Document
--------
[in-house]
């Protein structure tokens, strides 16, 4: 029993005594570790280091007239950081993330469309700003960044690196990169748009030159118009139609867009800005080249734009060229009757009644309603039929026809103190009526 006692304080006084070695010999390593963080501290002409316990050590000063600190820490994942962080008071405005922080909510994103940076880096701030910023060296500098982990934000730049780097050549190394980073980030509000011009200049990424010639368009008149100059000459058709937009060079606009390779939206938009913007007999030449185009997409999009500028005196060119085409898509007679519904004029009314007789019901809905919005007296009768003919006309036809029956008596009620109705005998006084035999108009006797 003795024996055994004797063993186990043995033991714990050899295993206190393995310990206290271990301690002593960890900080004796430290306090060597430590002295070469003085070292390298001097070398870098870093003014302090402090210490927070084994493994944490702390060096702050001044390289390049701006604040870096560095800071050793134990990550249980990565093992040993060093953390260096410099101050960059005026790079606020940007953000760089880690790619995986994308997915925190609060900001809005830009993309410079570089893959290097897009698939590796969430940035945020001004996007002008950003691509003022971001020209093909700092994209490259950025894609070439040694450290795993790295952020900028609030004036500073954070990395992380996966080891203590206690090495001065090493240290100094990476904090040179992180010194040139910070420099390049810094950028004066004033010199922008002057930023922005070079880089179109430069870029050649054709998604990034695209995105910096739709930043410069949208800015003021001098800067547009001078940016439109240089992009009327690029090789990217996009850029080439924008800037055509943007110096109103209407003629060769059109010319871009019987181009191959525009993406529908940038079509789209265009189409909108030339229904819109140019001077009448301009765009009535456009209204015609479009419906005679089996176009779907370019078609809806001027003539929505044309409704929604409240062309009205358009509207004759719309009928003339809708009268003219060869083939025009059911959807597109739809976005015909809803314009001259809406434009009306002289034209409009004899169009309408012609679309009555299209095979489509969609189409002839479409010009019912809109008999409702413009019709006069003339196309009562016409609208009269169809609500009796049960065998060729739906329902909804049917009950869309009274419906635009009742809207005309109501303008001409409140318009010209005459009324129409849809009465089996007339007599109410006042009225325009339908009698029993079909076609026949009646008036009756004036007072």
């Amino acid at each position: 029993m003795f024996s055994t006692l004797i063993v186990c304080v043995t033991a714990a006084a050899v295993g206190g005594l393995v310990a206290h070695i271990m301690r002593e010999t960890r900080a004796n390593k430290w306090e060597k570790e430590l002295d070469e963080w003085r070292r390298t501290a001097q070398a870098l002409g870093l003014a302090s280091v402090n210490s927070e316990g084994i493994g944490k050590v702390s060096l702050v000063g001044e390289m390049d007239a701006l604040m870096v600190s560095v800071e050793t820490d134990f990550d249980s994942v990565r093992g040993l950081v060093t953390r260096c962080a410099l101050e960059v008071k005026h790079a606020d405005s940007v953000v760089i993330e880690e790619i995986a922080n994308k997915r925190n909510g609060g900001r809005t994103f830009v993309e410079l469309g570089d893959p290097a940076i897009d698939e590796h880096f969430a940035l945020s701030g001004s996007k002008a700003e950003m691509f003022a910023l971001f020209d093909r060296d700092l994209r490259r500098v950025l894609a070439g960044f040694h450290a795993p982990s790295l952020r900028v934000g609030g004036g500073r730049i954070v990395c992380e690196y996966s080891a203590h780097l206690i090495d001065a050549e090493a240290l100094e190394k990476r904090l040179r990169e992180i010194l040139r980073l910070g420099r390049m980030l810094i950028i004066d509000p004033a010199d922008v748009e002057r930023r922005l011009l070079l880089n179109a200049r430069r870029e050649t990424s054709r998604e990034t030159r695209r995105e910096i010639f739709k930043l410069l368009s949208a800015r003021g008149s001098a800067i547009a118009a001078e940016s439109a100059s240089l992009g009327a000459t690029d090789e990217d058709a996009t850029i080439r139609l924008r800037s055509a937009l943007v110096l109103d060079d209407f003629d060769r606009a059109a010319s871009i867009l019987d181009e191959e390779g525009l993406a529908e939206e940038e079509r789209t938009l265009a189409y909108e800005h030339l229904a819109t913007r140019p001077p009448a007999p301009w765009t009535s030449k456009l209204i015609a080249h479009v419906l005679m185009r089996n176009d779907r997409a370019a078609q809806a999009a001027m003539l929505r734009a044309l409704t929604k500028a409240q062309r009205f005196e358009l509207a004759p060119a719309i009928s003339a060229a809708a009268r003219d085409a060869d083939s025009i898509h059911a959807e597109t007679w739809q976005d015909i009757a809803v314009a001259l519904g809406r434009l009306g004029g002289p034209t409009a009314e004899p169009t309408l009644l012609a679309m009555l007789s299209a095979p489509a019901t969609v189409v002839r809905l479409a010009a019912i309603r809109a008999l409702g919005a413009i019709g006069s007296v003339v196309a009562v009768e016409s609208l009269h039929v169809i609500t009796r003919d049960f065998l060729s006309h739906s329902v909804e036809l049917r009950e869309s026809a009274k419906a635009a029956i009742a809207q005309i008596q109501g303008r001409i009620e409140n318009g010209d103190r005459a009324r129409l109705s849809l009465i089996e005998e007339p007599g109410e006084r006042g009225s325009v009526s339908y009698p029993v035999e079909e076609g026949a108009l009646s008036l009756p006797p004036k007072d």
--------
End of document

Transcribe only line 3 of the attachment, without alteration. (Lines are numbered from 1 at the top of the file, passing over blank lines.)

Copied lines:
């Amino acid at each position: 029993m003795f024996s055994t006692l004797i063993v186990c304080v043995t033991a714990a006084a050899v295993g206190g005594l393995v310990a206290h070695i271990m301690r002593e010999t960890r900080a004796n390593k430290w306090e060597k570790e430590l002295d070469e963080w003085r070292r390298t501290a001097q070398a870098l002409g870093l003014a302090s280091v402090n210490s927070e316990g084994i493994g944490k050590v702390s060096l702050v000063g001044e390289m390049d007239a701006l604040m870096v600190s560095v800071e050793t820490d134990f990550d249980s994942v990565r093992g040993l950081v060093t953390r260096c962080a410099l101050e960059v008071k005026h790079a606020d405005s940007v953000v760089i993330e880690e790619i995986a922080n994308k997915r925190n909510g609060g900001r809005t994103f830009v993309e410079l469309g570089d893959p290097a940076i897009d698939e590796h880096f969430a940035l945020s701030g001004s996007k002008a700003e950003m691509f003022a910023l971001f020209d093909r060296d700092l994209r490259r500098v950025l894609a070439g960044f040694h450290a795993p982990s790295l952020r900028v934000g609030g004036g500073r730049i954070v990395c992380e690196y996966s080891a203590h780097l206690i090495d001065a050549e090493a240290l100094e190394k990476r904090l040179r990169e992180i010194l040139r980073l910070g420099r390049m980030l810094i950028i004066d509000p004033a010199d922008v748009e002057r930023r922005l011009l070079l880089n179109a200049r430069r870029e050649t990424s054709r998604e990034t030159r695209r995105e910096i010639f739709k930043l410069l368009s949208a800015r003021g008149s001098a800067i547009a118009a001078e940016s439109a100059s240089l992009g009327a000459t690029d090789e990217d058709a996009t850029i080439r139609l924008r800037s055509a937009l943007v110096l109103d060079d209407f003629d060769r606009a059109a010319s871009i867009l019987d181009e191959e390779g525009l993406a529908e939206e940038e079509r789209t938009l265009a189409y909108e800005h030339l229904a819109t913007r140019p001077p009448a007999p301009w765009t009535s030449k456009l209204i015609a080249h479009v419906l005679m185009r089996n176009d779907r997409a370019a078609q809806a999009a001027m003539l929505r734009a044309l409704t929604k500028a409240q062309r009205f005196e358009l509207a004759p060119a719309i009928s003339a060229a809708a009268r003219d085409a060869d083939s025009i898509h059911a959807e597109t007679w739809q976005d015909i009757a809803v314009a001259l519904g809406r434009l009306g004029g002289p034209t409009a009314e004899p169009t309408l009644l012609a679309m009555l007789s299209a095979p489509a019901t969609v189409v002839r809905l479409a010009a019912i309603r809109a008999l409702g919005a413009i019709g006069s007296v003339v196309a009562v009768e016409s609208l009269h039929v169809i609500t009796r003919d049960f065998l060729s006309h739906s329902v909804e036809l049917r009950e869309s026809a009274k419906a635009a029956i009742a809207q005309i008596q109501g303008r001409i009620e409140n318009g010209d103190r005459a009324r129409l109705s849809l009465i089996e005998e007339p007599g109410e006084r006042g009225s325009v009526s339908y009698p029993v035999e079909e076609g026949a108009l009646s008036l009756p006797p004036k007072d």